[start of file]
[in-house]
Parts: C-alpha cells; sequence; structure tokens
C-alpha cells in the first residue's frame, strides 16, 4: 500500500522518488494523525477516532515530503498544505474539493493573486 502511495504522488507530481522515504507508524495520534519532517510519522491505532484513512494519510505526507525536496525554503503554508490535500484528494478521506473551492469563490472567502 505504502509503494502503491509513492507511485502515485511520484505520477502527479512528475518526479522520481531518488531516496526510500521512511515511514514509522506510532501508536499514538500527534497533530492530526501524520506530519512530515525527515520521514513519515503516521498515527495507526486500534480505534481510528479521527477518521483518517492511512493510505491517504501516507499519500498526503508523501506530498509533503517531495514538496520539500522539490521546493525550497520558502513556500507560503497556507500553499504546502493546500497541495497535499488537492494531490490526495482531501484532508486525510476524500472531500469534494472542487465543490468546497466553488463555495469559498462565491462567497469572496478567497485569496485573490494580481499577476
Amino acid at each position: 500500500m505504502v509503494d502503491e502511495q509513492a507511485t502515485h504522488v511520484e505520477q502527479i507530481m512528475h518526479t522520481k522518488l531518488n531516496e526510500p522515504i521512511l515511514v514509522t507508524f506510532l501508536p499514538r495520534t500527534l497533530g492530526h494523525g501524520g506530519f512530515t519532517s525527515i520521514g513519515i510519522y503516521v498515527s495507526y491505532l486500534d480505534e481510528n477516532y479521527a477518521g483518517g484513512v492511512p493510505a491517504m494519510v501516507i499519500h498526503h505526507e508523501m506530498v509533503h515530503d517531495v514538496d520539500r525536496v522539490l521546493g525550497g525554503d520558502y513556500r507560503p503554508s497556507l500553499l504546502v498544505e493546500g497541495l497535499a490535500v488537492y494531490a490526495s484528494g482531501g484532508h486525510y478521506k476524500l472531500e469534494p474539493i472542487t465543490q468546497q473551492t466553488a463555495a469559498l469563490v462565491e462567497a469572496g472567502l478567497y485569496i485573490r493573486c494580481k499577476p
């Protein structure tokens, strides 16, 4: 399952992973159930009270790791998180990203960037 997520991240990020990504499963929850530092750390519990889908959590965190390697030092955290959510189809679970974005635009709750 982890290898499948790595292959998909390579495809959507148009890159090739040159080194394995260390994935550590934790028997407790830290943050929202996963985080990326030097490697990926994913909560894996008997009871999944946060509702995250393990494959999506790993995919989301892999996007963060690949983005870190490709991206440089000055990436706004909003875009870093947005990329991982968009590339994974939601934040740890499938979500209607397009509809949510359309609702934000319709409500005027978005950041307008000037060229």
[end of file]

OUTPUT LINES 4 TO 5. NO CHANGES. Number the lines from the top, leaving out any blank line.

Amino acid at each position: 500500500m505504502v509503494d502503491e502511495q509513492a507511485t502515485h504522488v511520484e505520477q502527479i507530481m512528475h518526479t522520481k522518488l531518488n531516496e526510500p522515504i521512511l515511514v514509522t507508524f506510532l501508536p499514538r495520534t500527534l497533530g492530526h494523525g501524520g506530519f512530515t519532517s525527515i520521514g513519515i510519522y503516521v498515527s495507526y491505532l486500534d480505534e481510528n477516532y479521527a477518521g483518517g484513512v492511512p493510505a491517504m494519510v501516507i499519500h498526503h505526507e508523501m506530498v509533503h515530503d517531495v514538496d520539500r525536496v522539490l521546493g525550497g525554503d520558502y513556500r507560503p503554508s497556507l500553499l504546502v498544505e493546500g497541495l497535499a490535500v488537492y494531490a490526495s484528494g482531501g484532508h486525510y478521506k476524500l472531500e469534494p474539493i472542487t465543490q468546497q473551492t466553488a463555495a469559498l469563490v462565491e462567497a469572496g472567502l478567497y485569496i485573490r493573486c494580481k499577476p
């Protein structure tokens, strides 16, 4: 399952992973159930009270790791998180990203960037 997520991240990020990504499963929850530092750390519990889908959590965190390697030092955290959510189809679970974005635009709750 982890290898499948790595292959998909390579495809959507148009890159090739040159080194394995260390994935550590934790028997407790830290943050929202996963985080990326030097490697990926994913909560894996008997009871999944946060509702995250393990494959999506790993995919989301892999996007963060690949983005870190490709991206440089000055990436706004909003875009870093947005990329991982968009590339994974939601934040740890499938979500209607397009509809949510359309609702934000319709409500005027978005950041307008000037060229």